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  • Writer's pictureTracey Broussard

One Bowl Brownies For Beginners

Today's recipe is written differently than the ones I normally share with you.

A friend of mine who doesn't cook at all asked for a go-to recipe for something she could bring to parties and potlucks.

She wanted something simple, that wouldn't overwhelm a beginning cook. She also asked that I break down the directions into very clear, specific steps.

To that end, I rewrote the directions for one bowl brownies. This recipe has been around for years. I have no idea of its origin, but do know that it's easy and delicious.

It produces a moist, fudgy brownie with rich, chocolately flavor.

These brownies are a treat I've made frequently with Remy. As I was having a few friends over for a combined birthday/Halloween gathering yesterday, we were in need of brownies. Remy began to measure out the ingredients.

"This has so much more sugar than flour in it," Remy noted.

I know I'm biased because I'm her grandmother, but I was impressed. Remy has now reached the stage as a cook that she noticed that the proportions of this baked item are different than the other cakes and cookies she normally makes.

More sugar and less flour in this recipe yields a fudgy rather than cakey consistency.

Pretty awesome for a seven year-old to note the difference. She is growing so much in her kitchen knowledge and confidence.

Sometimes I question why I am doing this blog. I have no idea of how to maximize (or even begin) SEO or any other of the business things I should be doing to grow.

I went as far as to join a couple of food blogger groups on Facebook, but just reading these people's posts and terminology makes my head want to explode.

Is it wrong to rather blow up balloons and play with the grandkids rather than tackle the business of becoming a business?

For now, I think the answer is no. As horrible as this pandemic has been, it's given me time with Remy and Rory that I could never have anticipated.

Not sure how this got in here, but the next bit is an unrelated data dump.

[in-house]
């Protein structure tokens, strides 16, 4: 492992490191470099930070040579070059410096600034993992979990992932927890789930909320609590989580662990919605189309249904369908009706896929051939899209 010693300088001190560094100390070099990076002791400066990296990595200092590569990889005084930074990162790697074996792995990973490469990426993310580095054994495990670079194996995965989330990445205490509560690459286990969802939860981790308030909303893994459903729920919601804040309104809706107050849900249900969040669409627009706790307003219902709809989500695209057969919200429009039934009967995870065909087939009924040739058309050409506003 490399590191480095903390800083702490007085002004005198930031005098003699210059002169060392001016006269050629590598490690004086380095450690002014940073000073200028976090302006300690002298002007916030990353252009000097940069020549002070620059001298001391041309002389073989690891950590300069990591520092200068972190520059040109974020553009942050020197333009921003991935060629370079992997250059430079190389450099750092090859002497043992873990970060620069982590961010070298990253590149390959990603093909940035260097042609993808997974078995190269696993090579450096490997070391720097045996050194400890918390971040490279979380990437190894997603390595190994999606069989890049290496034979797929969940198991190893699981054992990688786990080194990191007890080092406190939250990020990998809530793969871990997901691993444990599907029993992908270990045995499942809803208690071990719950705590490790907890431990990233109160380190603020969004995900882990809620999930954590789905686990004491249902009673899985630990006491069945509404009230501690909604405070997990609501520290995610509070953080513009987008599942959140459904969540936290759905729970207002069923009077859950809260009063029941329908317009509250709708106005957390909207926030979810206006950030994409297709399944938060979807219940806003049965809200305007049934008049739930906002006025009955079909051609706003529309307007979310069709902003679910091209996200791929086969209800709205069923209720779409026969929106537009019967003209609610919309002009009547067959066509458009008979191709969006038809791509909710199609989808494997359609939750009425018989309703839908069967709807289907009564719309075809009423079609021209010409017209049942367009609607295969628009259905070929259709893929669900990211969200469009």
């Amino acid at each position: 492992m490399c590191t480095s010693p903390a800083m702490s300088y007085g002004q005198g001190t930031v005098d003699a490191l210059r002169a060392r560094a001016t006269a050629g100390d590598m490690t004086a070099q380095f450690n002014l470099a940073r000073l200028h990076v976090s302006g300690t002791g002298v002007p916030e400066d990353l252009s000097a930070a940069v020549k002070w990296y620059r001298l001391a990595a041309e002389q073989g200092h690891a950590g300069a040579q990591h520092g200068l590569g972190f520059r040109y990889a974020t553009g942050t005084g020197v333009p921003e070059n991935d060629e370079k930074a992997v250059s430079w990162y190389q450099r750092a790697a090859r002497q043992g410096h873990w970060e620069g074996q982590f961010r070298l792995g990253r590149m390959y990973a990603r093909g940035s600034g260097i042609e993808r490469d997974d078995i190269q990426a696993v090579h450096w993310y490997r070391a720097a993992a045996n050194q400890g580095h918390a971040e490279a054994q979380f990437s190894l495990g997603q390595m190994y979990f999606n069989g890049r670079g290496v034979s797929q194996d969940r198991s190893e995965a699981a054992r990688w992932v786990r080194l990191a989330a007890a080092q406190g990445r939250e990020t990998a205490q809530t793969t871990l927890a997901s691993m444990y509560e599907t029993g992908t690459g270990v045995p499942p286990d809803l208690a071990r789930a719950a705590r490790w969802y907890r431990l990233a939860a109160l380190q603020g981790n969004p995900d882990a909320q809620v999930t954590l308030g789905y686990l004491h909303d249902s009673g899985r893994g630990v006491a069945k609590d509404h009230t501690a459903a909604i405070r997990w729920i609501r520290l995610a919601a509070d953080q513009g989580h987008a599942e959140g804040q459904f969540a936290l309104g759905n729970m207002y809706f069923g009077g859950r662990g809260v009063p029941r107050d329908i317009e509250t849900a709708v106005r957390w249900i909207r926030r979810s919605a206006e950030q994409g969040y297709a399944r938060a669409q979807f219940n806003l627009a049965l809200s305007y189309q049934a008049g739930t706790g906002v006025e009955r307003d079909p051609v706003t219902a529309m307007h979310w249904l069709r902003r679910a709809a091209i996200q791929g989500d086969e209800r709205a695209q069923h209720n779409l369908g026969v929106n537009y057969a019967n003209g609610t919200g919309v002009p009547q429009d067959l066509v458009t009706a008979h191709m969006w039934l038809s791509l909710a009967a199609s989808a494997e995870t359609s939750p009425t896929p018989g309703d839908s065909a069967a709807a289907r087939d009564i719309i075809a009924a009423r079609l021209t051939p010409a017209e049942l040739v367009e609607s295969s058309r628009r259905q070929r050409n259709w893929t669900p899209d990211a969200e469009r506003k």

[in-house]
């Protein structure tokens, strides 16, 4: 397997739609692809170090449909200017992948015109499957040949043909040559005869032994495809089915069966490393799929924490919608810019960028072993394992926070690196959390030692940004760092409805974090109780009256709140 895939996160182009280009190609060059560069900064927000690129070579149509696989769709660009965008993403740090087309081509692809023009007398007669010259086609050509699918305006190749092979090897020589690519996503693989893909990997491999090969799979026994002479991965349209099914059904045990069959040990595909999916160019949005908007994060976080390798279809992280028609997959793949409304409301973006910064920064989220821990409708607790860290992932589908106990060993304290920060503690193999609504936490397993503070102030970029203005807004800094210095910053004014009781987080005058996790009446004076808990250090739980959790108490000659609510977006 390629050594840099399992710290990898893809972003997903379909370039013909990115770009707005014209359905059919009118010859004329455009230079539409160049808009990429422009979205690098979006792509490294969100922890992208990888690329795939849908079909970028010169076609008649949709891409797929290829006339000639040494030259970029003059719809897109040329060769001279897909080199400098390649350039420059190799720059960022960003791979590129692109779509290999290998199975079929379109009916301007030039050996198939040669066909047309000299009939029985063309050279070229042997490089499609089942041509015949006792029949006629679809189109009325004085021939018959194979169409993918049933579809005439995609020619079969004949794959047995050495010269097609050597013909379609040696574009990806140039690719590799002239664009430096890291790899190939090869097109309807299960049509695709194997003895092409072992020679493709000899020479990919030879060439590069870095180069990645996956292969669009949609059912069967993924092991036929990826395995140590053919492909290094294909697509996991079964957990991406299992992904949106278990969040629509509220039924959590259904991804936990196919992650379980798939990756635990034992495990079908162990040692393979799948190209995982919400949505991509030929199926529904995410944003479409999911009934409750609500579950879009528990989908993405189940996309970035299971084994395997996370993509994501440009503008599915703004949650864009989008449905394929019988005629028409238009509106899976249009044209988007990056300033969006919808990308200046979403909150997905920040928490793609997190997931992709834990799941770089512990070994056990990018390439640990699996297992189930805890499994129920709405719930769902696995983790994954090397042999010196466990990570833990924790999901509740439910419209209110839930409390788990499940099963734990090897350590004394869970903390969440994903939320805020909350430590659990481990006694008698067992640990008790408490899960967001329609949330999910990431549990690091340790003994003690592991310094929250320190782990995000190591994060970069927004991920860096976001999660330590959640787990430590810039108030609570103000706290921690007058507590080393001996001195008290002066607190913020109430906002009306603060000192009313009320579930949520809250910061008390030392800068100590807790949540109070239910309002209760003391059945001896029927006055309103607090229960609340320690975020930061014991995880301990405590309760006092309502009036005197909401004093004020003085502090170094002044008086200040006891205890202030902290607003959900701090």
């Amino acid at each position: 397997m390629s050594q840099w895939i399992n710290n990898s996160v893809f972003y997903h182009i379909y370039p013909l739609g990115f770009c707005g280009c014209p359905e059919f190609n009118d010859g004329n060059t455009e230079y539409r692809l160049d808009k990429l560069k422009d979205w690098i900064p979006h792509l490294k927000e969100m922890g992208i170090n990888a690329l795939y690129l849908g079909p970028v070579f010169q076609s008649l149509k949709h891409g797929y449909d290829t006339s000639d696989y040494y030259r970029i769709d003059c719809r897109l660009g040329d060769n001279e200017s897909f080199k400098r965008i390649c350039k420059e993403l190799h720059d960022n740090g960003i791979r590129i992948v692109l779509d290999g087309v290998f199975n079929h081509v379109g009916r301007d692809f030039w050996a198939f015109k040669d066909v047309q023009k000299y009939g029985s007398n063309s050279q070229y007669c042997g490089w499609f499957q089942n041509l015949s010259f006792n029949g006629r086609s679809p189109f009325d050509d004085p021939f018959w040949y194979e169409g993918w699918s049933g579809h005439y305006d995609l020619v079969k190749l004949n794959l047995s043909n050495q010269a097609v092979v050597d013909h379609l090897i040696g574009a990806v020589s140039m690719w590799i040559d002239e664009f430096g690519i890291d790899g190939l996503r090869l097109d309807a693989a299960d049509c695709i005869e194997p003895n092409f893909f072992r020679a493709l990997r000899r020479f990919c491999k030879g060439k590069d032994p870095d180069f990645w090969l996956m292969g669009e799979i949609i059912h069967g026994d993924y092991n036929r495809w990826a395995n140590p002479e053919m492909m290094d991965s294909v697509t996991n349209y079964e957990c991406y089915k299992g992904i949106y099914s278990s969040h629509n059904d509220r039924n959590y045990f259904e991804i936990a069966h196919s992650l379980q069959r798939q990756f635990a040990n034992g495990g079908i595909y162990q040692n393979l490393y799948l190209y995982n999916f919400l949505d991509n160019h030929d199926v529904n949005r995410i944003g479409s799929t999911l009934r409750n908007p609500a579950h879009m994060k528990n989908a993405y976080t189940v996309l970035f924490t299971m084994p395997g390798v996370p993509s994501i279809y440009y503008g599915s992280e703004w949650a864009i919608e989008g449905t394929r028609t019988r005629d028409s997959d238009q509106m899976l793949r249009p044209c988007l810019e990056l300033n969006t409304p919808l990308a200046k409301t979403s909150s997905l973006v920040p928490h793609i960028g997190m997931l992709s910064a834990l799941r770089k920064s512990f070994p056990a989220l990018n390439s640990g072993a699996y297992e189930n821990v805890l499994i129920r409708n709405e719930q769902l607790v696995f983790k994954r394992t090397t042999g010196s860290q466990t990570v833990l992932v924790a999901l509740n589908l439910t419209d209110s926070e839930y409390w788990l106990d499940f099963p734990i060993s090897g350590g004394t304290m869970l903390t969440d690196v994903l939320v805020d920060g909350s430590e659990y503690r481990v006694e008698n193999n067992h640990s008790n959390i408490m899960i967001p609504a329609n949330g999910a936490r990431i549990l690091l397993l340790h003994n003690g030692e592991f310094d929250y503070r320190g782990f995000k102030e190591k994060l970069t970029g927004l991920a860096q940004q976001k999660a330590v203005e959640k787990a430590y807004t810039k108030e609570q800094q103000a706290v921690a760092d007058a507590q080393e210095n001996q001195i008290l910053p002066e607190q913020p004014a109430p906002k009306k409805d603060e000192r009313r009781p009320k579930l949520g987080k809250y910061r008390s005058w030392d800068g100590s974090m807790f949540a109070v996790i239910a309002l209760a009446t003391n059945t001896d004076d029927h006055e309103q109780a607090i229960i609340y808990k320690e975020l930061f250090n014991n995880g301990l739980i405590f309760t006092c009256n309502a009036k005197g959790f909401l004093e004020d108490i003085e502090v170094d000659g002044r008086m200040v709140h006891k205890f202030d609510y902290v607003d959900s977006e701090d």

I don't doubt that the time will come again when I have down time in airports or hotel rooms. Growing my blog as a business is something I can address then.

For now, I think I will continue to cook and play with the girls, adding to this blog when I think something is important enough to share or be recorded.

Such as this brownie recipe.

Not only is it inexpensive to make, requiring only a few ingredients, but the dry portion can be made ahead of time.

Place in a pretty jar or container with a set of directions, and it also makes a nice hostess or holiday gift.

After revising the recipe, I passed it along to my friend. She has since made it successfully many times.

I didn't think about sharing it here until I received a message from another friend, Randy, after my last post on Florida avocados and guacamole.

Randy's son, Randy Jr., grew up with my youngest son, Sam. With the kids grown, Randy has had the fortune of retiring to Sebring, Florida.

I bring up the fact that Randy is retired only because of the note he sent me:

"Hi Tracey hope this note finds you well. Thanks to you and your granddaughter I made my first guacamole today. I did have to cheat and use some Rotel and lemon but did chop up some onion. I'm going to go to the store later and get the proper ingredients. Thank you so much and love your YouTube videos!"

Randy went on to say that the avocados he used were from a tree he planted himself.

How cool is that? To grow your own food and then make something with it?

Turns out the old cliche about timing being everything isn't far off the mark.

Retirement has given Randy the time to try new things, while the pandemic has given me the time to write about and share my recipes.